The Illinois Gaming Board (IGB) last week granted three more temporary sports betting licenses to casinos in the state, bringing the number to six approved venues as the launch date draws closer.
The latest additions to the roster of licensed venues are the Hollywood Casino locations in Aurora and Joliet and the Par-A-Dice Hotel and Casino in Peoria. Hollywood is one of the brands under which Penn National Gaming operates casinos, while the Par-A-Dice is run by Boyd Gaming.
Fairmount Park racetrack in Collinsville also applied for a sports betting permit, but IGB hasn’t yet signed off on that application.
In January, the IGB awarded the first three sports wagering licenses, which went to Alton Casino, LLC, Elgin Riverboat Resort, and Midwest Gaming & Entertainment, LLC. Alton Casino, LLC references an Argosy casino – also a Penn National property. Eldorado Resorts’ Grand Victoria Casino is the Elgin Riverboat Resort.
Approaching March Madness
While IGB has not announced a specific date for when residents of the Land of Lincoln will be able to place legitimate sports wagers, it’s widely expected that sports betting will be operational there in advance of the NCAA Tournament, also known as March Madness.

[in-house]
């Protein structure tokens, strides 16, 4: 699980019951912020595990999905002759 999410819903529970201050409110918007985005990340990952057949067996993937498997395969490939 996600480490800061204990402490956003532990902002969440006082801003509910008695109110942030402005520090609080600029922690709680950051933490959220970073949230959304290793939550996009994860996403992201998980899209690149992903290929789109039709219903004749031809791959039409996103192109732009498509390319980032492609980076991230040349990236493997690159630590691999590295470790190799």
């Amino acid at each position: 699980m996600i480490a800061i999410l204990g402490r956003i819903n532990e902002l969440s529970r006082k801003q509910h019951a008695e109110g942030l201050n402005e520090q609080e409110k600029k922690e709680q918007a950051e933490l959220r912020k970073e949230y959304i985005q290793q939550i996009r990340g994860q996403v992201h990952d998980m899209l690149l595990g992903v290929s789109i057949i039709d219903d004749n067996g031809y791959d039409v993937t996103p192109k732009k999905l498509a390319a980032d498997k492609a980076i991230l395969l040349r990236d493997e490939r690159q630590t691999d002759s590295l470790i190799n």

At least one Prairie State gaming property has publicized a sportsbook debut coinciding with the start of the NCAA Tournament.
So far, the Alton gambling mecca, about 25 miles north of St. Louis, is the only applicant that has advertised a March Madness launch,” reports The Chicago Sun-Time. “Rivers Casino executives have said they’re “hopeful” they’ll be up and running by the time the tourney kicks off March 17.”
The Rivers Casino is located in Des Plaines. Having at least a few venues able to take sports bets prior to the start of March Madness is crucial for the state’s revenue-generating efforts, because online and mobile wagering currently isn’t running there and the NCAA Tournament is one of the most-bet sporting events in the US.
Prairie State bettors won’t be able to wager on Illinois colleges and universities – in the NCAA Tournament or otherwise.
As the fifth-largest state, Illinois is widely expected to become one of the sports betting hubs of the US, with annual handle estimates ranging from $2.8 billion to $5.2 billion by 2023.
It is expected that the state will eventually allow online and mobile betting, and that professional sports arenas and stadiums in Chicago will add sportsbooks, potentially serving as another revenue booster. Industry observers point to the success of sports betting in Indiana and Iowa – two Illinois neighbors – and believe the Prairie State can easily eclipse those outcomes because of its larger population.
The Land of Lincoln is vying with Montana to become the first state to go live with sports betting in 2020.